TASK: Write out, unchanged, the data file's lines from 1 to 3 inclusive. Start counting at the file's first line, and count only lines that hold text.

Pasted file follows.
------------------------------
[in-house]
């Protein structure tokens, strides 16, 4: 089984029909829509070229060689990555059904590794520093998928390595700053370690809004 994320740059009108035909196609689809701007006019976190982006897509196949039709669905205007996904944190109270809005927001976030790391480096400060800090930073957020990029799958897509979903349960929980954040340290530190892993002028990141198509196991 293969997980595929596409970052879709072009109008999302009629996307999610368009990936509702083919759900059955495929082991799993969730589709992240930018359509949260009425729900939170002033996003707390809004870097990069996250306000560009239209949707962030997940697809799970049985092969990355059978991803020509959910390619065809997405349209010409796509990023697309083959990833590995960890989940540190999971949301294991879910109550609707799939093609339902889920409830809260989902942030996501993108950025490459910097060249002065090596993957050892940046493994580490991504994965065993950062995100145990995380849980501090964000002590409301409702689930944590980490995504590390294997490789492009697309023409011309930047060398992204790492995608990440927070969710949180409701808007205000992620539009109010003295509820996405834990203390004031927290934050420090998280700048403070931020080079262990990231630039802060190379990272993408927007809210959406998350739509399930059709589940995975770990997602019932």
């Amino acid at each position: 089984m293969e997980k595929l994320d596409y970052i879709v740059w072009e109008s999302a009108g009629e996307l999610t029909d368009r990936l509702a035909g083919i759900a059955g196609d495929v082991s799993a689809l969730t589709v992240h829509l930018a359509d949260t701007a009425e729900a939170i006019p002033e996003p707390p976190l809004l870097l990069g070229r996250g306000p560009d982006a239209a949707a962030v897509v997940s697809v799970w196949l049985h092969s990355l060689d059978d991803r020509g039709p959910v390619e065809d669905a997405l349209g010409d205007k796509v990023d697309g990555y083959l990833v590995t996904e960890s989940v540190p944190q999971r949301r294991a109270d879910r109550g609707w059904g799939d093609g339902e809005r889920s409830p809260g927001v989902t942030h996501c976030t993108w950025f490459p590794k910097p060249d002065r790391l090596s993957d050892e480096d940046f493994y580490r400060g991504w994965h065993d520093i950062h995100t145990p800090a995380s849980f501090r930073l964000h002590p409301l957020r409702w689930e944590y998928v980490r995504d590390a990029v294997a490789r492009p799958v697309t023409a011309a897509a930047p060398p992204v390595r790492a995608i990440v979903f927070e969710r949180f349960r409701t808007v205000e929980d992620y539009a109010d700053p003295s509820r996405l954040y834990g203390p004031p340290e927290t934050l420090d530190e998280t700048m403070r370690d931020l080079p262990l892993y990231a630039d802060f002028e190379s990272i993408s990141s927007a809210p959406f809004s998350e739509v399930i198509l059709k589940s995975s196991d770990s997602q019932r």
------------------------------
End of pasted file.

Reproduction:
[in-house]
């Protein structure tokens, strides 16, 4: 089984029909829509070229060689990555059904590794520093998928390595700053370690809004 994320740059009108035909196609689809701007006019976190982006897509196949039709669905205007996904944190109270809005927001976030790391480096400060800090930073957020990029799958897509979903349960929980954040340290530190892993002028990141198509196991 293969997980595929596409970052879709072009109008999302009629996307999610368009990936509702083919759900059955495929082991799993969730589709992240930018359509949260009425729900939170002033996003707390809004870097990069996250306000560009239209949707962030997940697809799970049985092969990355059978991803020509959910390619065809997405349209010409796509990023697309083959990833590995960890989940540190999971949301294991879910109550609707799939093609339902889920409830809260989902942030996501993108950025490459910097060249002065090596993957050892940046493994580490991504994965065993950062995100145990995380849980501090964000002590409301409702689930944590980490995504590390294997490789492009697309023409011309930047060398992204790492995608990440927070969710949180409701808007205000992620539009109010003295509820996405834990203390004031927290934050420090998280700048403070931020080079262990990231630039802060190379990272993408927007809210959406998350739509399930059709589940995975770990997602019932």
């Amino acid at each position: 089984m293969e997980k595929l994320d596409y970052i879709v740059w072009e109008s999302a009108g009629e996307l999610t029909d368009r990936l509702a035909g083919i759900a059955g196609d495929v082991s799993a689809l969730t589709v992240h829509l930018a359509d949260t701007a009425e729900a939170i006019p002033e996003p707390p976190l809004l870097l990069g070229r996250g306000p560009d982006a239209a949707a962030v897509v997940s697809v799970w196949l049985h092969s990355l060689d059978d991803r020509g039709p959910v390619e065809d669905a997405l349209g010409d205007k796509v990023d697309g990555y083959l990833v590995t996904e960890s989940v540190p944190q999971r949301r294991a109270d879910r109550g609707w059904g799939d093609g339902e809005r889920s409830p809260g927001v989902t942030h996501c976030t993108w950025f490459p590794k910097p060249d002065r790391l090596s993957d050892e480096d940046f493994y580490r400060g991504w994965h065993d520093i950062h995100t145990p800090a995380s849980f501090r930073l964000h002590p409301l957020r409702w689930e944590y998928v980490r995504d590390a990029v294997a490789r492009p799958v697309t023409a011309a897509a930047p060398p992204v390595r790492a995608i990440v979903f927070e969710r949180f349960r409701t808007v205000e929980d992620y539009a109010d700053p003295s509820r996405l954040y834990g203390p004031p340290e927290t934050l420090d530190e998280t700048m403070r370690d931020l080079p262990l892993y990231a630039d802060f002028e190379s990272i993408s990141s927007a809210p959406f809004s998350e739509v399930i198509l059709k589940s995975s196991d770990s997602q019932r």